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Empreinte isotopique et histoire du volcanisme stratosphérique des 2600 dernières années, enregistrées à Dôme C, Antarctique

Abstract : Polar ice has proved to be a very valuable way to access Earth’s volcanism history, and a large number of volcanic reconstructions are based on ice-core analysis. Reconstructions are fed into climate forcing models in order to estimate volcanic cooling effect, resulting from the interactions between volcanic sulfuric acid aerosols and incident solar radiations. In this type of reconstruction, determining the potential impact of an eruption is a key step. It usually relies on the identification of its signal in both polar caps (bipolar signal). This wide spatial distribution indeed reflects a significant residence time in the stratosphere, and thus a sizable impact on climate. However, ice cores offer an interesting alternative to this method: the analysis of volcanic sulfates reveals a mass independent fractionation of sulfur (S-MIF) in the aerosols formed in the stratosphere, allowing us to discriminate between low climatic impact (tropospheric) and high climatic impact eruptions (stratospheric). Studying the unusual isotopic signature of stratospheric aerosols simultaneously allows for constraining photochemical mechanisms responsible for this anomaly (Δ33S ≠ 0), which are currently only partially identified. In 2010-2011, 5 100m-cores were drilled at Dome C, Antarctica in order to reconstruct a history of stratospheric volcanic over the past 2500 years, by the isotopic method. Drilling 5 replicate cores, 1 m apart, allowed us to study various aspects of the reconstruction. Firstly, we were able to assess the sulfate deposition variability on a local scale, and therefore the statistical representativeness of a single core in a volcanic reconstruction. Sulfate concentration analysis of the 5 cores reveals that local scale variability, essentially attributed to snow drift and surface roughness at Dome C, can lead to a non-exhaustive record of volcanic events if a single core is used; on average 30% of the volcanic events are missing per core, and the uncertainty on the volcanic flux (up to 60%) is substantial. Secondly, our detailed analysis (temporal resolution of each eruption) has allowed us to more accurately describe the stratospheric S-MIF signature. Implications on current atmospheric chemistry are evaluated through the set of trends obtained in our samples. We used a simple model implemented with fractionation factors available in the literature to account for the isotopic pattern observed on volcanic sulfate deposition. Through this tool, we evaluated the respective proportions of the different mechanisms assumed to take part in the oxidation process (mass dependent vs. mass independent processes, self-shielding vs. spectral isotopic effect) needed to reproduce natural data, in the current state of experimental knowledge. Finally, the systematic analysis of the isotopic composition (Δ33S) in volcanic events has allowed us to establish a history of the stratospheric volcanism recorded in Dome C in the last 2600 years. Through the isotopic method, in most cases we confirmed the tropical origin of volcanic events as reported in the literature. Discrepancies hinted at high latitude stratospheric events, but the synchronization between North and South Pole records recently established is not questioned. The results also validate the use of the isotopic method to identify stratospheric eruptions in a glacial record.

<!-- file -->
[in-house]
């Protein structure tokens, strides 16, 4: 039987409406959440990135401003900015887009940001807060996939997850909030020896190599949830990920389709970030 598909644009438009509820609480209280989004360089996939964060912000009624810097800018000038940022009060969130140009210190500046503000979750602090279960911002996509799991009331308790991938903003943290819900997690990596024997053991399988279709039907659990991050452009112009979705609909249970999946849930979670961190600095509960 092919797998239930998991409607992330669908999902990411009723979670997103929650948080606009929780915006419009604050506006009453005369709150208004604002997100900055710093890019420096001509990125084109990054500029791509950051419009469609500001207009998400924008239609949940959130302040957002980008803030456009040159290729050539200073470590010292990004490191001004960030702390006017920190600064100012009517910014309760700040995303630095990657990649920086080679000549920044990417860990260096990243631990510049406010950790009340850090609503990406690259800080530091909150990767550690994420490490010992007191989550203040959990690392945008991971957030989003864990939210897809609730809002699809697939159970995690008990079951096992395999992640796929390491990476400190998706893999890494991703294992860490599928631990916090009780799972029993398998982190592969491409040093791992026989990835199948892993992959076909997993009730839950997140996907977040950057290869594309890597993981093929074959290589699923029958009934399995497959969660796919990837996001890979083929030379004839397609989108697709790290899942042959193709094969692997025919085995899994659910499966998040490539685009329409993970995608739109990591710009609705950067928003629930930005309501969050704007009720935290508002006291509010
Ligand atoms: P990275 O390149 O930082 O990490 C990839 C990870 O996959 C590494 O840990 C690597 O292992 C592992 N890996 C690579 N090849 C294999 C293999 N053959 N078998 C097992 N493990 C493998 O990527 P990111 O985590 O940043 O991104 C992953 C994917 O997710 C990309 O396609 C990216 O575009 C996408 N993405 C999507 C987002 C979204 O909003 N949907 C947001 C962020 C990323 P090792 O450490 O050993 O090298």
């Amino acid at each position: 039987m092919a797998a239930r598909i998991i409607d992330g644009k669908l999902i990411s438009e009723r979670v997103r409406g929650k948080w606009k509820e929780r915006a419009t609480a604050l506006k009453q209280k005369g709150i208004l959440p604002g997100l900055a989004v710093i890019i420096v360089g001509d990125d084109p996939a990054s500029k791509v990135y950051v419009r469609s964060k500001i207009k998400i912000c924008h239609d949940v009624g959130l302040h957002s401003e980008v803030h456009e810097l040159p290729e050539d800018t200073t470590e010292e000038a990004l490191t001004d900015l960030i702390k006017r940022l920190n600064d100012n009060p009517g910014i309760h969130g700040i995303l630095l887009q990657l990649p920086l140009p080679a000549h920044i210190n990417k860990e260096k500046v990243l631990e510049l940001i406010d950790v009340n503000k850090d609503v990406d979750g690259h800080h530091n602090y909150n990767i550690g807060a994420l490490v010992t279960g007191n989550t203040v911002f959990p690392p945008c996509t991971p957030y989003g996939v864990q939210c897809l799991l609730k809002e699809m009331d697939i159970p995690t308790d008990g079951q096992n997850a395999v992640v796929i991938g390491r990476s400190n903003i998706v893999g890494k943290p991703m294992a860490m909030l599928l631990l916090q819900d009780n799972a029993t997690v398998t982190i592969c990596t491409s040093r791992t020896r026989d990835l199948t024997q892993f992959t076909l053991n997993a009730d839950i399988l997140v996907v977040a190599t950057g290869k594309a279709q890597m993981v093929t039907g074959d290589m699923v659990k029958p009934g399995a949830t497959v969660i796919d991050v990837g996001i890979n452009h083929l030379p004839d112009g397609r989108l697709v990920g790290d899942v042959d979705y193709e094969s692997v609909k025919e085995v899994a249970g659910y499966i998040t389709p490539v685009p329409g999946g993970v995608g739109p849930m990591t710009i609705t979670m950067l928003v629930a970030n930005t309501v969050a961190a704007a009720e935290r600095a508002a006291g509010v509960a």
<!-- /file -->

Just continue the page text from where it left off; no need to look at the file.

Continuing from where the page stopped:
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Submitted on : Wednesday, April 20, 2016 - 11:05:54 AM
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Elsa Gautier. Empreinte isotopique et histoire du volcanisme stratosphérique des 2600 dernières années, enregistrées à Dôme C, Antarctique. Océan, Atmosphère. Université Grenoble Alpes, 2015. Français. ⟨tel-01304700⟩

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